Ginger Taylor YPI

Ginger Taylor (Erin Mumford)
In what ways has your attitude toward your social issue changed over the course of the project?
When I first got together with my group, we weren’t sure which issue we wanted to focus on. We all shared the values of justice and equality; therefore, we knew we wanted to focus on the justice system. When we started looking at different statistics regarding incarceration, I’ll admit I was a little nervous about going to meet people who work with ex-convicts, and possibly ex-cons themselves. I wasn’t sure whether it was a great idea because my mind immediately linked the work “convict” with “murderer” or “danger”. But after more research was done, and after we found Fortune Society, I knew my previous thoughts were wrong. I learned the struggle families and partners shared when a loved one became incarcerated. I learned about racial discrimination and the problems it causes within a household. I could see recidivism was a problem that could be fixed, and we could help. People who have done their time in jail shouldn’t be discriminated, they should be commended for the responsibly they’ve taken, and they should be treated like other human beings. This was not something I initially realized.
What aspect of the project did you find most challenging? rewarding?
        What I found most challenging was getting in touch with our organization, and creating a date for the visit. This is because we had to switch organizations twice because we did not: 1) feel as though the original organizations cared about the grant as much as they should, or 2) they organization simply wouldn’t get back to us. One of the most rewarding moments of the whole project was just getting on the phone with Sherry, the president of Fortune Society, and hearing her enthusiasm and passion. It was great to hear how excited she was to meet us, and much she had helped prevent recidivism.

Reid Cunningham’s Blog Post



Reflecting on the Women’s More Fitness Half Marathon

The Women’s More Fitness Half Marathon took place on April 19th 2015.

My sister was a proud participant, and I was a proud audience member. During

the Half Marathon, I did not cheer for just my sister, but all of the women

running to promote fitness for women. The event was an example of a great

opportunity for any woman looking for a challenge. While cheering on for those

running, I noticed how happy each person was to be running for a cause. The fact

that the event enabled both supporters and runners to come together and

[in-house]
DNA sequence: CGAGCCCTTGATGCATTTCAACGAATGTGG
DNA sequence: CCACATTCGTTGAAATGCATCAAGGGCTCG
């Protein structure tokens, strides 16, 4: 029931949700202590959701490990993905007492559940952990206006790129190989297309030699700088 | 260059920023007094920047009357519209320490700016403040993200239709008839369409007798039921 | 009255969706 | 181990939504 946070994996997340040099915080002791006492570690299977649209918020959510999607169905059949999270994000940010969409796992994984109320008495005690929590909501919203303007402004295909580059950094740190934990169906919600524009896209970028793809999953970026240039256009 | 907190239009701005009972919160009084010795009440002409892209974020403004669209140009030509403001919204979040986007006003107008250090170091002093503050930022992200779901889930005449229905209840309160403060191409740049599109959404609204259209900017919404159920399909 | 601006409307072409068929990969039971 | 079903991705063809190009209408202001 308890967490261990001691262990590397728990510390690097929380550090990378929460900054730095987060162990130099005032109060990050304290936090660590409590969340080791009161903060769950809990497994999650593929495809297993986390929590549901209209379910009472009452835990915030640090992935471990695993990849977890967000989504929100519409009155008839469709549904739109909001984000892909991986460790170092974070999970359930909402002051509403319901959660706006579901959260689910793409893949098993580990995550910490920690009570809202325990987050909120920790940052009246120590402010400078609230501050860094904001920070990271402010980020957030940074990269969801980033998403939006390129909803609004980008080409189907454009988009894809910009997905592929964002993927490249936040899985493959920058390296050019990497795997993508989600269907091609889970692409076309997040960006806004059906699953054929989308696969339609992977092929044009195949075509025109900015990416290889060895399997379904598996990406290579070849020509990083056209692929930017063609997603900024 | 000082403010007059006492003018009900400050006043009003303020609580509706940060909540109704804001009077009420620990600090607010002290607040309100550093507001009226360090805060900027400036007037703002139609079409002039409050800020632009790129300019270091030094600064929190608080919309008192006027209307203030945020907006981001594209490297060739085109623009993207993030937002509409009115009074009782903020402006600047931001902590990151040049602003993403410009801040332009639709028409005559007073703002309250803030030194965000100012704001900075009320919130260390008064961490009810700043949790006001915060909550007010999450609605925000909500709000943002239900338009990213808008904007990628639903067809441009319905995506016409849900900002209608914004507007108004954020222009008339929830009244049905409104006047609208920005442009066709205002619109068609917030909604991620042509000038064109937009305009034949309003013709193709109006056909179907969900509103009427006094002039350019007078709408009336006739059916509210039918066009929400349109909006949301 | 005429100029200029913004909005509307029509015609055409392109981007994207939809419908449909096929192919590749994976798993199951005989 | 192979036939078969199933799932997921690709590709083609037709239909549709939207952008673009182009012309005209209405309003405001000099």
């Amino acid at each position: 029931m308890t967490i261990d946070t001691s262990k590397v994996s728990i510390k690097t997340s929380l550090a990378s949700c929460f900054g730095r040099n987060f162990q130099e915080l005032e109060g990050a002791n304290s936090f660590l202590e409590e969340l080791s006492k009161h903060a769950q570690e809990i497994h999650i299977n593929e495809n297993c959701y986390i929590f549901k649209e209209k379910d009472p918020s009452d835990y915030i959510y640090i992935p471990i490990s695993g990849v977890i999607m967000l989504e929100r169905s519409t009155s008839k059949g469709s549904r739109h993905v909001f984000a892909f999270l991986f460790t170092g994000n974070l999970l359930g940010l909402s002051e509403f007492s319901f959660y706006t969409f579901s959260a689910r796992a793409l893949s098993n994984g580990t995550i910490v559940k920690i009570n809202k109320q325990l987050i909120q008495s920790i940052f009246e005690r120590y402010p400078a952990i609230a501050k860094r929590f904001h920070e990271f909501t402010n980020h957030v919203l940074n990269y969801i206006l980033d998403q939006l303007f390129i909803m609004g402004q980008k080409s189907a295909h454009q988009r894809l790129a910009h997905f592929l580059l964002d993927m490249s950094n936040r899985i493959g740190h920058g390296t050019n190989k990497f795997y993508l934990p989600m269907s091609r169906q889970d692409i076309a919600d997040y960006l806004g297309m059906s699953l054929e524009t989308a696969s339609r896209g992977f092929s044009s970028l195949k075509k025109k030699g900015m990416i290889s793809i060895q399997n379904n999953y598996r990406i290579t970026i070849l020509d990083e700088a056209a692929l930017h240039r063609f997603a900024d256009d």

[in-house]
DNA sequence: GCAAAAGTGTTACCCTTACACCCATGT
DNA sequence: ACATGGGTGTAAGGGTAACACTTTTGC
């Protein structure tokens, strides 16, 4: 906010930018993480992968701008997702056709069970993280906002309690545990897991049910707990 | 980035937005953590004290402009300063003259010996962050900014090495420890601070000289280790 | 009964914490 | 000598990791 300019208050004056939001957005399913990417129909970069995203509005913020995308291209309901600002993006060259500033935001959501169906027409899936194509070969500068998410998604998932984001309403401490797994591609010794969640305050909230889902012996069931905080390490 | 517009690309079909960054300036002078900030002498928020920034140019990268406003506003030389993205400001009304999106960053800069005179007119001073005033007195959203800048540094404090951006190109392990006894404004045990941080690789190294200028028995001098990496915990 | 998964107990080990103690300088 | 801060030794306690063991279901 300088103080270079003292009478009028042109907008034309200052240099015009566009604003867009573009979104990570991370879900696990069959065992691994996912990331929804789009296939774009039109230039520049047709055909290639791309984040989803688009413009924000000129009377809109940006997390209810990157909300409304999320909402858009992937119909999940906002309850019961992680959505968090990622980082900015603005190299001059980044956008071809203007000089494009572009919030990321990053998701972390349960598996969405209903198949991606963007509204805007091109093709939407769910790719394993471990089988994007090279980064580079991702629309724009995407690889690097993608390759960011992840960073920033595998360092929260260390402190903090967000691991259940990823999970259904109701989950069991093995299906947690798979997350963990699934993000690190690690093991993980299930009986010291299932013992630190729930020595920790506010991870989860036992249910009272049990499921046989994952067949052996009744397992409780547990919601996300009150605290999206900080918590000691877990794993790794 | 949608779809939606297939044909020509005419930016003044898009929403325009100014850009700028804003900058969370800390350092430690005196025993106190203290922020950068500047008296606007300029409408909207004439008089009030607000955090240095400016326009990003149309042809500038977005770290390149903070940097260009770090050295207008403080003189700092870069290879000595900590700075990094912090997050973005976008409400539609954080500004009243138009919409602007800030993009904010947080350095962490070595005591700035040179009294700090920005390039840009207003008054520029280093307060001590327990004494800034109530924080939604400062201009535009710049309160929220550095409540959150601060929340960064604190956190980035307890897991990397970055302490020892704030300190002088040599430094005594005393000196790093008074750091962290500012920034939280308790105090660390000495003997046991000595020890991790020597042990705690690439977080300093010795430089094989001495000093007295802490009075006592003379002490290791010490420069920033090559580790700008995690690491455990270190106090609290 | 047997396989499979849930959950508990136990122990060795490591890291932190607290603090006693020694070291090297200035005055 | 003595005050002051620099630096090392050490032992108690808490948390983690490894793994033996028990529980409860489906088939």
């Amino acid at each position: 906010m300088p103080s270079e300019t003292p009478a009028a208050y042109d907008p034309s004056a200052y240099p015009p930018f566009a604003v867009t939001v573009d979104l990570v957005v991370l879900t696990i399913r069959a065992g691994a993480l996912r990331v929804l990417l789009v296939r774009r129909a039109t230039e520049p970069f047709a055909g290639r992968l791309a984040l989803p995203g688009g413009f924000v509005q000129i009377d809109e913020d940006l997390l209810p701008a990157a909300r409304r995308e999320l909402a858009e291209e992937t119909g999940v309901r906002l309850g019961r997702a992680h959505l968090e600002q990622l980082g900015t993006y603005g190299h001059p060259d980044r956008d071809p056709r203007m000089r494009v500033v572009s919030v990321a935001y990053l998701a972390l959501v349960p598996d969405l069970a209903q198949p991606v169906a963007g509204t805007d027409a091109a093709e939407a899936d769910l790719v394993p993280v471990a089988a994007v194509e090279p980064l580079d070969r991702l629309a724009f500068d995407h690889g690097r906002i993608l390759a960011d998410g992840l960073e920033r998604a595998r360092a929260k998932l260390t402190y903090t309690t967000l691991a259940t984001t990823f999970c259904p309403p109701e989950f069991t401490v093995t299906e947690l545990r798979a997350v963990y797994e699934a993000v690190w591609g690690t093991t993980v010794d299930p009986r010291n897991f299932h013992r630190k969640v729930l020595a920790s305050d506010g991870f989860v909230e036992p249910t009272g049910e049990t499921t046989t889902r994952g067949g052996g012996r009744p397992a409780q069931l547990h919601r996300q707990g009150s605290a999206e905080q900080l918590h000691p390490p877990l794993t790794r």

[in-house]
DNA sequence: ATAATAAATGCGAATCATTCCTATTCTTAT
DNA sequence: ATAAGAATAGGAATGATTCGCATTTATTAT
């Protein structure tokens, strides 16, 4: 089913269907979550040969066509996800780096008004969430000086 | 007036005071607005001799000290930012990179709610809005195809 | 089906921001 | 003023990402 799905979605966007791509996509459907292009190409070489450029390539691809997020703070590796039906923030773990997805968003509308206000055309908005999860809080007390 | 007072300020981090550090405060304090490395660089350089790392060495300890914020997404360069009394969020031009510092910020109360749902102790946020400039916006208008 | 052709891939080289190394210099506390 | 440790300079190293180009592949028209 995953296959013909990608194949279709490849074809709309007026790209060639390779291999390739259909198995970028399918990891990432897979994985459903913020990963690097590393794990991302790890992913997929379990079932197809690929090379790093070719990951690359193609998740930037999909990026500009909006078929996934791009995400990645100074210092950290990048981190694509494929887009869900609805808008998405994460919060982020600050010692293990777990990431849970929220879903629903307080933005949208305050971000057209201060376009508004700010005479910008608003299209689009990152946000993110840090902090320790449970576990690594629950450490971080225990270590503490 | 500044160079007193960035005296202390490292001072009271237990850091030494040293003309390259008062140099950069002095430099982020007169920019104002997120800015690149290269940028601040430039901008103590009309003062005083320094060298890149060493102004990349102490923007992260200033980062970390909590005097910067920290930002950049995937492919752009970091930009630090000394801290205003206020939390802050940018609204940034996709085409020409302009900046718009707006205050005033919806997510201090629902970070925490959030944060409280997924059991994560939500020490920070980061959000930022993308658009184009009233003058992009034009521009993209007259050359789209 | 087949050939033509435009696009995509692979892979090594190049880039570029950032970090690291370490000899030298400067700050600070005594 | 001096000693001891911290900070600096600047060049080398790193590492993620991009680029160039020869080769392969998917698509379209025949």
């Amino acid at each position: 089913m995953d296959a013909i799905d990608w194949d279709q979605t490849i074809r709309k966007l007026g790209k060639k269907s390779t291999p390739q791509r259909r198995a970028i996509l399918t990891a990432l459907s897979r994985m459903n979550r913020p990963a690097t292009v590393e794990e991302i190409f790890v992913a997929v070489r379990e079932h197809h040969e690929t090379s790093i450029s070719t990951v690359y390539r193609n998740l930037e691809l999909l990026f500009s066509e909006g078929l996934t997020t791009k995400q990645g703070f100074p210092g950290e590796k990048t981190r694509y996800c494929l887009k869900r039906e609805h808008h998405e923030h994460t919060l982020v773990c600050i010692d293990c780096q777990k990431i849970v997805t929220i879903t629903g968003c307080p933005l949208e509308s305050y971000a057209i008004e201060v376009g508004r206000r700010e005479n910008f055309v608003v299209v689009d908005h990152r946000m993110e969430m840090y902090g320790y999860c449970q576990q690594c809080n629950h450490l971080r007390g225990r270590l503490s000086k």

promote women’s fitness was amazing. The strength of the audience and runners

demonstrated how powerful fitness is when done together. Although the runners

were all female, many of the audience members were dads and sons and others

supporting a cause that was not specific to them. This showed me that people

care about more than that which merely concerns them. We are so lucky to have

accessibility to free fitness facilities in NYC such as central park. The race signified

that those places to practice fitness are not exclusive to males, and female fitness

is equally important to male fitness.

Lucas’ HOPE Count Reflection

My participation in the HOPE Count helped me understand statistics in the

real world by showing me the necessity in getting the closest number possible for

certain world problems. Using statistics in the real world is the first step in helping

solve many substantial and important issues such as, the amount of homeless

people in New York City, the amount of people in the United States with AIDs, or the

amount of African-Americans that are incarcerated. By finding a statistic for a

specific issue, we can discover how large and prevalent that issue is and then learn

how to help prevent or stop it.

Reflecting on the beautifully intelligent quote from To Kill a Mockingbird, it is

absolutely correct that one can never begin to grasp the struggles of another human

being until they are in their shoes. By going on the HOPE Count I realized how

detrimental a lifestyle it is and how saddening it was to have a large number of

homeless people tallied at the end. Seeing it first hand, I now know that I will never

be able to understand or comprehend what it’s like to live homeless in the city

unless I am living it.